Dads can help kids learn many things — from developing relationships and handling their frustration to solving problems and expressing their creativity.

Take a minute and think about your dad. Was he the one who played catch with you in the front yard? Did he push you to get good grades in school? Was he there with wise advice whenever you were in a tough situation?

There’s no denying that fathers do a lot for their children. They are a key part of families.

The American Academy of Pediatrics (AAP) encourages fathers to be active in their children’s lives, whether they live with them or not. Studies have shown that a strong father-child relationship from birth is good for kids.

Following are ways that fathers help their children grow and learn in ways you might not know about.

  • In infancy. In the first few days of life, infants will turn their heads toward their fathers’ voice more than another person’s voice. Infants who bond with their fathers are more likely to breastfeed, which has many health benefits. In addition, the infants develop better language skills, will be better equipped to handle strange situations and are more curious. Babies born early also gain weight faster if their fathers are involved.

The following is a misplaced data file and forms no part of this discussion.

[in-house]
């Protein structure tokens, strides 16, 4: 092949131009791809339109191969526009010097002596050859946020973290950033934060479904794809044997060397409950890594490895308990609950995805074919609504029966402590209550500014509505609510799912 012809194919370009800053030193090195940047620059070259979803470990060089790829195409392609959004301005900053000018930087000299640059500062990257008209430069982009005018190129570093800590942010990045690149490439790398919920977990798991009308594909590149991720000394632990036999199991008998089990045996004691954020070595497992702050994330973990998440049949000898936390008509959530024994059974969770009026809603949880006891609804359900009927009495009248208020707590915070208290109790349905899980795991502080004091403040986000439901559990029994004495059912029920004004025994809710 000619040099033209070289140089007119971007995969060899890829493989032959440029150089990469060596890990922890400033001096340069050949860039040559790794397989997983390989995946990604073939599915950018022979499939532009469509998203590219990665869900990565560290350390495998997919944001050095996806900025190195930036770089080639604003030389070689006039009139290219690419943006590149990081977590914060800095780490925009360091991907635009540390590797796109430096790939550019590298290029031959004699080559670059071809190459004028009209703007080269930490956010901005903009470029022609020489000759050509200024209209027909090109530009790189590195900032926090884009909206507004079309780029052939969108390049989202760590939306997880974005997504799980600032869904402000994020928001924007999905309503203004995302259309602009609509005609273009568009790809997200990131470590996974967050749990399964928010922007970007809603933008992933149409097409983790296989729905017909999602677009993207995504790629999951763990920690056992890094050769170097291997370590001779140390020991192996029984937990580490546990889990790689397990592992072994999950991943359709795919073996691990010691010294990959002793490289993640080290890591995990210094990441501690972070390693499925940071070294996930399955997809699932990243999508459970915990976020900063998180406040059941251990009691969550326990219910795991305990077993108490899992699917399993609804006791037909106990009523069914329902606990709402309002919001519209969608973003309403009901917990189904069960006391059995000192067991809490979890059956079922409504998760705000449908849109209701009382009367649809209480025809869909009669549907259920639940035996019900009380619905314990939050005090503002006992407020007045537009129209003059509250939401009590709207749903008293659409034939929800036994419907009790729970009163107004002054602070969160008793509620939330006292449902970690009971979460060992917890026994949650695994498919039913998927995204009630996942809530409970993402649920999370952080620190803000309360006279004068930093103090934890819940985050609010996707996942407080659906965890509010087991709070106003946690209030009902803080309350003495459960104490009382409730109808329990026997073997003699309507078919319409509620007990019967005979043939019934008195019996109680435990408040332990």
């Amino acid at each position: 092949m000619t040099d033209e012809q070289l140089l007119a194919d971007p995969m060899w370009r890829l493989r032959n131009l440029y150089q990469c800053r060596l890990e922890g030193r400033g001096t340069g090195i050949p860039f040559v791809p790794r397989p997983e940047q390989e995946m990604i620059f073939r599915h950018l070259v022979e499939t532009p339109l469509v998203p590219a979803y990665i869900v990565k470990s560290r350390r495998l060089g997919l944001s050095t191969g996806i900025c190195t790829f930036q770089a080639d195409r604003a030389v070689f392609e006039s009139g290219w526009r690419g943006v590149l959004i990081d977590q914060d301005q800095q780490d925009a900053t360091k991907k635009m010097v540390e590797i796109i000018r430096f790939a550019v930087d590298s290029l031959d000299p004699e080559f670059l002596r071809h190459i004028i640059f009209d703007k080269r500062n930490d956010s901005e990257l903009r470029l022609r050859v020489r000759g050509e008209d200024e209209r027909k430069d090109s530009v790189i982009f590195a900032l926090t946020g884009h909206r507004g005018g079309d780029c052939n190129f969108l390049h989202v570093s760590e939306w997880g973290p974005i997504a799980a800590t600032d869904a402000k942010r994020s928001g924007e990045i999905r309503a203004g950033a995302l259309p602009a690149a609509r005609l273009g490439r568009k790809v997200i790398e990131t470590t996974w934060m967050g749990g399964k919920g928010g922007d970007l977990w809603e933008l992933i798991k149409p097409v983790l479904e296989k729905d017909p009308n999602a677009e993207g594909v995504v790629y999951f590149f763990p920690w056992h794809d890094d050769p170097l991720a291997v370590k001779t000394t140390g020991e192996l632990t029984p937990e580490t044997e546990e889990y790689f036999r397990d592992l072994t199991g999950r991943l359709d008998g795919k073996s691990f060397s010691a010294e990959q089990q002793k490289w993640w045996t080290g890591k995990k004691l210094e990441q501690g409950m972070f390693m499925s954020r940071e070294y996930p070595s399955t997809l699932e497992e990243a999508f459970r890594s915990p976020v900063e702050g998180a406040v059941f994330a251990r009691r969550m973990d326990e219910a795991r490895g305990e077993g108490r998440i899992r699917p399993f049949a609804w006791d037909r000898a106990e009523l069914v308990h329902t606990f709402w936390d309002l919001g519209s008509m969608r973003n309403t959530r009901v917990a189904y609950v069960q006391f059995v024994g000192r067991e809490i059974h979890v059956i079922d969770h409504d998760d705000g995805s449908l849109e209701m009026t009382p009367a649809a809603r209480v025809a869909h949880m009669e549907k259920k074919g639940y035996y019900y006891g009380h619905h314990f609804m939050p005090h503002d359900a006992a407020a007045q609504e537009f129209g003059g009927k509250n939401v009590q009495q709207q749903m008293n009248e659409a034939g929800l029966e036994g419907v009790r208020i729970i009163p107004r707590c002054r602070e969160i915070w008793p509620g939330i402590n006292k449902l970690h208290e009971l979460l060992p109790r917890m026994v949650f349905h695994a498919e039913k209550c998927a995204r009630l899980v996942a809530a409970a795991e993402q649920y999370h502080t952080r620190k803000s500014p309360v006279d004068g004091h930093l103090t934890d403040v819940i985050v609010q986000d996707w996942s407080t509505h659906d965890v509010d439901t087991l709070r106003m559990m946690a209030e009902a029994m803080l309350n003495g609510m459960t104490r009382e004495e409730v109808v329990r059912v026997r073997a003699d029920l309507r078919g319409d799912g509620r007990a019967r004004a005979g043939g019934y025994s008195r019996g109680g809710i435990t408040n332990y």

• Learning social skills. Children whose fathers show them affection get along better with friends and siblings. As children grow, fathers begin to set an example of how to maintain a relationship, based on the relationship he has with the child’s mother.

  • In school. Fathers are more likely than mothers to push their children to succeed in school. Their kids are more likely to get good grades. Fathers also encourage kids to be curious and work at problem solving and communicating.

  • Control of feelings. Fathers tend to rough-house when playing with their children. This type of play helps kids learn where and when to use their own anger or aggression, and when to calm down. This life skill also helps prevent behavior problems.

  • Creativity. Fathers themselves are creative, and they are more likely than mothers to find new ways to play with old toys. This style of play leads kids to be creative thinkers.

The AAP encourages families to include fathers in their children’s lives. It’s not only fun, it’s also healthy for everyone.

© 2013 American Academy of Pediatrics. This Parent Plus may be freely copied and distributed with proper attribution.